Trying to profit from private clients
SA’s notoriously difficult wealth segment under pressure
IF YOUR COMPANY is based across the road from a media organisation and you’re attempting to host a private farewell party for the CEO, turn down the PA system. That’s how Finweek and anyone else within earshot of the plush, new RMB Private Bank offices learned of the departure Sean Farrell. He packed his bags in December. Parent FirstRand would probably have wanted a little more time to finalise the structure of its newly overhauled wealth management division and appoint successors, not only to Farrell but also to Niven Arendse, the head of FNB Trust Services. Arendse quit his position at about the same time as Farrell left his.
Both appear to have resigned in response to the bank’s new structure, which is designed to remove costs and duplication across business units that report to divisional CEO Iris Dempsey. The enlarged wealth management business will contain not only RMB Private Bank and FNB Trust Services but also its private clients arm of the retail bank, FNB Private Clients, plus Islamic Finance, offshore asset manager Ashburton and the newly acquired private clients stockbroking division of BJM.
The restructure is significant but not unique to FirstRand, as South Africa’s banking sector grapples with the complexities of providing top-end banking services to a relative handful of high net worth individuals, as well as the nouveau riche and emerging professionals with strong earnings potential.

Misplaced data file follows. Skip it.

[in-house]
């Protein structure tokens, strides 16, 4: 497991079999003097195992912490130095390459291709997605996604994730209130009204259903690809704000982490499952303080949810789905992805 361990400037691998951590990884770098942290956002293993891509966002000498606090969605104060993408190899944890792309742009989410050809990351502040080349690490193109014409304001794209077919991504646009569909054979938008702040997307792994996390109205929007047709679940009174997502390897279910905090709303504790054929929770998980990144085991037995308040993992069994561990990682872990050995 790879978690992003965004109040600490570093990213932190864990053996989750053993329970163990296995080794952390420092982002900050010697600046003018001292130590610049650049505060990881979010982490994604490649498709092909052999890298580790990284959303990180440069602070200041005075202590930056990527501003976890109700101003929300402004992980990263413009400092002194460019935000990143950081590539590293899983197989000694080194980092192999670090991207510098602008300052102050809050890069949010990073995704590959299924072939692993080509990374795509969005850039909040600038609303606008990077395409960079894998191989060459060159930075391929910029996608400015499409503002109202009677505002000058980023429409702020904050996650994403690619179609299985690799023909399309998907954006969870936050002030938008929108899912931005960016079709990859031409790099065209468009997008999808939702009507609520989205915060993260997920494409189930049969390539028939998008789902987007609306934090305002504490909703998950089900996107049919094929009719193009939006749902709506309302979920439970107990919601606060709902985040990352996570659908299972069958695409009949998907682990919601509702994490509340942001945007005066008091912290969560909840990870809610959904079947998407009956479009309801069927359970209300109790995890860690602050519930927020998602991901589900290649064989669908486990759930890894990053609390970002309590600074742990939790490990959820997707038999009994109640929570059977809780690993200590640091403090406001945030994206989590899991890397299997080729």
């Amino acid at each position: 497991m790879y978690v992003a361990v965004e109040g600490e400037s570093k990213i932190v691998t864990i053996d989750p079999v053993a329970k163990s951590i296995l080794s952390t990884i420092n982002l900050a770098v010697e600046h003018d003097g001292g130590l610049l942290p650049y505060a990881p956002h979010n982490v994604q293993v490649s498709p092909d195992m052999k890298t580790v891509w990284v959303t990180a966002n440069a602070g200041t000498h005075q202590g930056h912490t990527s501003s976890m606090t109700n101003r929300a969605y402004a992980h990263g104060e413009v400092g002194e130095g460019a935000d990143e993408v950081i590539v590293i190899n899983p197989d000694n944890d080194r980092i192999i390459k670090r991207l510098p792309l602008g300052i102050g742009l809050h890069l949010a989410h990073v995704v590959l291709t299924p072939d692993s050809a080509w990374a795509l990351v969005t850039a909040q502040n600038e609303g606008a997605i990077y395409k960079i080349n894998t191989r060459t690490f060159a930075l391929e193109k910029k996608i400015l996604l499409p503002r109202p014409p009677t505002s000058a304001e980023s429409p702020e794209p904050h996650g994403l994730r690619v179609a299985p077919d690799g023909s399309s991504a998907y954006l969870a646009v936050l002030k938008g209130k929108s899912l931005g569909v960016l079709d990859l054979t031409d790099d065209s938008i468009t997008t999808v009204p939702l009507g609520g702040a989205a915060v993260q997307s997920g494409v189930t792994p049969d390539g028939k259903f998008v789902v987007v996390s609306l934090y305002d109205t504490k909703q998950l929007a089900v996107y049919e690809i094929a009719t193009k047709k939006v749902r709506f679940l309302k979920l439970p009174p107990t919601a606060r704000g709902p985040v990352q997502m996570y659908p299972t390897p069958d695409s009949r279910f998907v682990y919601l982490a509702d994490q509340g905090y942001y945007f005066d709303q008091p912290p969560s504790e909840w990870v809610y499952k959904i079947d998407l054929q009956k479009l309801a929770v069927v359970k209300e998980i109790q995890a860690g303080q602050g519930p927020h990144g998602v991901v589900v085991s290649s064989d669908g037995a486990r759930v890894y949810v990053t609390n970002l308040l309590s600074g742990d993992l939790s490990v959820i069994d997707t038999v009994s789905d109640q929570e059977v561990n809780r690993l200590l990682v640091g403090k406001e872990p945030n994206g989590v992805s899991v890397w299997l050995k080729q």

SA’s private banking and top-end wealth management sector seems to have been in a permanent state of flux for the past decade. Even Investec, which has successfully cornered the upper end of the segment, has had to reassess issues such as structure and pricing over recent years. The offerings at each of SA’s Big Four banking groups are yet to find a suitable operating model for the domestic environment. Simply, the market is neither big nor wealthy enough to sustain a traditional Swiss-style private banking offering and local banks have constantly compromised on service in favour of driving volume in order to get their upper end operations to deliver any sort of decent return.
“There have been diminished earnings in the wealth sector recently,” says Dempsey. “Margins and returns have been annihilated: we just don’t have the luxury of over-servicing the market.”
But she denies clients will see any noticeable decline in standards – insisting the integration of the back offices shouldn’t be noticed by clients of the various brands. Those brands, promises Dempsey, will stay, according to the group ethos of driving, sustaining and growing individual companies under the broad corporate umbrella.
The South African market may be small and tightly contested, but Dempsey plans to piggy-back the newly integrated wealth offering off the back of the group’s Africa expansion strategy. FirstRand has very clear plans to expand into other African countries and plans to extend its wealth offering into new territories, where wealthier clients haven’t been given the more focused service Dempsey aims to provide.
“We’ve lost so many opportunities due to a lack of integration. We have to leverage Ashburton more effectively,” says Dempsey, who is also in charge of ensuring the BJM acquisition made last year pays off.
The risk the integration of the wealth management cluster poses is that the tradition of FirstRand’s owner/manager culture could be diluted. The philosophy of the group’s founding triumvirate – Laurie Dippenaar, Paul Harris and GT Ferreira – was to allow businesses to grow and develop independently of one another while allowing them to leverage off the FirstRand brand and infrastructure. Dempsey denies that attitude will be lost. “The empowerment philosophy remains strong,” she says.
Farrell referred questions about the future of the group’s wealth management operations to Dempsey. He says after 12 years with the bank he was looking forward to taking on new projects in the Western Cape and was relocating to Cape Town with his family.